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Life in the fast lane

Posted in Domestic Cricket

I umpired my first Twenty20 game between Nottinghamshire and Durham at Trent Bridge and I loved it. Having played there for seven years it was great to stand out in the middle with all the new stands in front of a big crowd. The ground has changed so much from when I was playing there.

It was a brilliant game of cricket which went down to the last ball.

The other umpires told me I would enjoy Twenty20 games and they were right. I can see why the players like that form of the game so much. It’s very intense and fast.

I have been getting used to changing from Friends Provident Trophy rules and regulations to Twenty20 cricket. You need to be switched on before you go out to umpire. What are the fielding restrictions? How many catchers are there?

I was fortunate to stand with some experienced umpires who know the different rules. Rob Bailey, Nigel Cowley and Vanburn Holder are so experienced that if you have a question then you know you are going to get an answer back straight away.

It’s a great safety net having guys like that to help you along. You can read the rules and regulations as many times as you like but it’s the experience of being out in the middle which really counts.

The umpires have been in the news a lot recently.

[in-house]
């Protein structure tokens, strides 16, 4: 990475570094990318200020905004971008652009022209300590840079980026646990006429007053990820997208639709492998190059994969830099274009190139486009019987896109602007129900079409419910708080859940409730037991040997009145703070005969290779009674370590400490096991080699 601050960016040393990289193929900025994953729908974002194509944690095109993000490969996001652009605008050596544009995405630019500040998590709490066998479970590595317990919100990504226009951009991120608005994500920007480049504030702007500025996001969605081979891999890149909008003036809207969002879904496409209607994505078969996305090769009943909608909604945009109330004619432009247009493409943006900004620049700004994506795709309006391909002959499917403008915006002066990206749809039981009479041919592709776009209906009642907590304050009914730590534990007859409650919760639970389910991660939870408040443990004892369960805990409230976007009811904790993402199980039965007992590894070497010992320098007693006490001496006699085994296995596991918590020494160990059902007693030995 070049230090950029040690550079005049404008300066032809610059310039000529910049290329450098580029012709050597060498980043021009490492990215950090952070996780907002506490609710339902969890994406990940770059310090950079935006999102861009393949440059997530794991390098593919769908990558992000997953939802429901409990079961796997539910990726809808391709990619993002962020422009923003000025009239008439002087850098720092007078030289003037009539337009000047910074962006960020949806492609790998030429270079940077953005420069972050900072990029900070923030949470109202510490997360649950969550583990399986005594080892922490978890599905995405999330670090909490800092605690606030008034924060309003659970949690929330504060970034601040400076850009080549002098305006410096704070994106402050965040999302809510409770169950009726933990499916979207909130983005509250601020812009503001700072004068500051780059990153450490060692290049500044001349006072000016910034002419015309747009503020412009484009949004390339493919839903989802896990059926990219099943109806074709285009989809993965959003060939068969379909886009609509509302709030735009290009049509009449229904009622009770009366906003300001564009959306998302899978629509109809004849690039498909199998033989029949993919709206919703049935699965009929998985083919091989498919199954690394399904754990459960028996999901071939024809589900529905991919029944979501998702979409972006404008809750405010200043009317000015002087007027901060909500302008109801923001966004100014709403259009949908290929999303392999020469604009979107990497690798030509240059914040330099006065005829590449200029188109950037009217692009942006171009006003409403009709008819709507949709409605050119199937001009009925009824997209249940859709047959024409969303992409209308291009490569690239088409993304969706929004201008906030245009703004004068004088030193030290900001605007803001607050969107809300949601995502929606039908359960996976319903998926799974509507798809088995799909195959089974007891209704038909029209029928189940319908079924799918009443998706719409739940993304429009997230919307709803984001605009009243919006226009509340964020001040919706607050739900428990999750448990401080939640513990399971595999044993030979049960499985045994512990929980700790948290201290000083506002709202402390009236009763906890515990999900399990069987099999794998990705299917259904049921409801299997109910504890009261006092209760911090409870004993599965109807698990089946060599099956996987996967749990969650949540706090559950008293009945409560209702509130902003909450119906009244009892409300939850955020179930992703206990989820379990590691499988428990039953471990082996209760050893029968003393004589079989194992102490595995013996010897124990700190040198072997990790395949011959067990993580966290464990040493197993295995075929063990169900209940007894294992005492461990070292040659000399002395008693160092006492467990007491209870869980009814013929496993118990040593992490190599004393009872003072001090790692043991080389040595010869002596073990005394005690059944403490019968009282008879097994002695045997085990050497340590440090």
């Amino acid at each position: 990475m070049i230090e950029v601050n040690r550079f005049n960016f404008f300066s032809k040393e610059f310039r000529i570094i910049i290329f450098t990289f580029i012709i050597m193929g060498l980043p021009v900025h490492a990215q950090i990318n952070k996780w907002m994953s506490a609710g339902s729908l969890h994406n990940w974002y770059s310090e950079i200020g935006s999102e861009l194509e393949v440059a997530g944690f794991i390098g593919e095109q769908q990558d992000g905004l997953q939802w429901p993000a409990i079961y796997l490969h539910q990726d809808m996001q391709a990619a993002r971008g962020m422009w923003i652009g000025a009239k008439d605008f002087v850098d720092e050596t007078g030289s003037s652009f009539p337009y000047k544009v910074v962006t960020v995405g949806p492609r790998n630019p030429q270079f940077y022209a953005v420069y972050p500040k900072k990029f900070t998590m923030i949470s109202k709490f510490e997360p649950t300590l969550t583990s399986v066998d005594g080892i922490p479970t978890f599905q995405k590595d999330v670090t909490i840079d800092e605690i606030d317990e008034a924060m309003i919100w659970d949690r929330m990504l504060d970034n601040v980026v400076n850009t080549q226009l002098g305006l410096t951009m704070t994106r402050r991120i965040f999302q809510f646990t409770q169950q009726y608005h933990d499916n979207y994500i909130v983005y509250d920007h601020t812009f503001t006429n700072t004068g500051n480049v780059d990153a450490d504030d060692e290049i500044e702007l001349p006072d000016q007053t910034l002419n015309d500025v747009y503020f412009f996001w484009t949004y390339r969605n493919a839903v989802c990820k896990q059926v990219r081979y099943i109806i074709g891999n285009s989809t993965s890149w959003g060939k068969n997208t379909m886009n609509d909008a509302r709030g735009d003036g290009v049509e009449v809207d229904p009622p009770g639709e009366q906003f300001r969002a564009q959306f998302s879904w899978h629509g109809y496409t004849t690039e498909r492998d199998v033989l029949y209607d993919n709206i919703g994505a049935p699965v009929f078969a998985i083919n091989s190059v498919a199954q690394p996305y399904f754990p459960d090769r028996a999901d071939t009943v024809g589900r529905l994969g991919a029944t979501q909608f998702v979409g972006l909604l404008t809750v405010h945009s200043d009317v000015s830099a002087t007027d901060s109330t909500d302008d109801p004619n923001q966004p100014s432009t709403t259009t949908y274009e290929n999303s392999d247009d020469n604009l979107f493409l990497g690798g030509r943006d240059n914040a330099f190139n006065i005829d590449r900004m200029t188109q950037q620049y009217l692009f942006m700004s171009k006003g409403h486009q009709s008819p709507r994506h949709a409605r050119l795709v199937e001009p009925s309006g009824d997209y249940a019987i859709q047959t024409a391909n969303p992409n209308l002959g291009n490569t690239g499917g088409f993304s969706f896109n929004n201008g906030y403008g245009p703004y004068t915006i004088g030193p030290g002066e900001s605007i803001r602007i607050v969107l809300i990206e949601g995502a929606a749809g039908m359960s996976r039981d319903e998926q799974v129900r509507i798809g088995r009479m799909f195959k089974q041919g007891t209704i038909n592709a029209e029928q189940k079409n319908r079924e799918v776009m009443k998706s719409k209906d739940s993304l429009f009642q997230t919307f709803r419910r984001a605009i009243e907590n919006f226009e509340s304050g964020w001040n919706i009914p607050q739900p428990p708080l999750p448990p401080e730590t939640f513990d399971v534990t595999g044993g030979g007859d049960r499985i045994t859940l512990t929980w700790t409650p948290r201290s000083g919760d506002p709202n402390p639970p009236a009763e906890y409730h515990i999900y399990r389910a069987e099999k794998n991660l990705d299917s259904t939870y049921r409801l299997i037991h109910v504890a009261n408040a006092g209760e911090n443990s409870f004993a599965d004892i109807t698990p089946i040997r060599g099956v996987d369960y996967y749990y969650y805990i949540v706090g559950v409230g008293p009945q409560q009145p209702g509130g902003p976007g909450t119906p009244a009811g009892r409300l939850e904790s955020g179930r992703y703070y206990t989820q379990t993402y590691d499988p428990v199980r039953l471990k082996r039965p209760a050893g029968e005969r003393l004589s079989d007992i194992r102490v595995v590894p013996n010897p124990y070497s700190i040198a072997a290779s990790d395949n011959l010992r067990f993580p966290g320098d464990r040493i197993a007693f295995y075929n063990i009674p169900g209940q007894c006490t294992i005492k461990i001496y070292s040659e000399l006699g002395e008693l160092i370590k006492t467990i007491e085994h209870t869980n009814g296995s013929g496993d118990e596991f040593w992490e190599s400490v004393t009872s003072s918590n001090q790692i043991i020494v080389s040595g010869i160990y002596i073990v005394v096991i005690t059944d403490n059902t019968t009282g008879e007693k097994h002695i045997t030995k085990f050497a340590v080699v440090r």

Peter Willey and Michael Gough, the umpires standing for the FPT game between Somerset v Middlesex game, got the number of Power-play overs wrong. Power-plays are new to the domestic game and it could have happened to anyone. The umpires put their hands up as soon as they realised they had made a mistake and reviewed their strategies to apply the playing conditions accurately.

The ECB then did the right thing by upholding the result of the match.

We had a situation during the recent Warwickshire v Kent FPT game which ended up being a tie on the Duckworth-Lewis method. I was the third umpire that day while Nigel and Jeff Evans were out in the middle. I was busy making sure we had all the calculations correct.

When the rain came Warwickshire were level with the par score which meant the game was tied. We tried to get back out but we ran out of time which meant Warwickshire did not qualify for the quarter-finals.

There was some confusion at the end but it is simple – you need to beat the Duckworth-Lewis score if you want to win the match.

The Duckworth-Lewis system is pretty straightforward as there are computer programmes which work out the scores. It’s not a case of sitting there and having to work it out yourself.

I have to say the standard of play this season has been very high. Teams have improved on last year.

I have umpired Somerset a couple of times and they appear to be a very well organised and well drilled unit. They have a lot of good players there too.

I have not noticed too many individual performances during the last two weeks. When you are umpiring you are so focused on your game that you tend to ignore the players. When I was umpiring Sussex v Durham I didn’t even know Ed Joyce was closing in on a hundred until people started clapping him.

I have a busy period coming up with Twenty20 games at Old Trafford, Headingley, and two at Edgbaston. Then I am off to Chelmsford for a Championship game.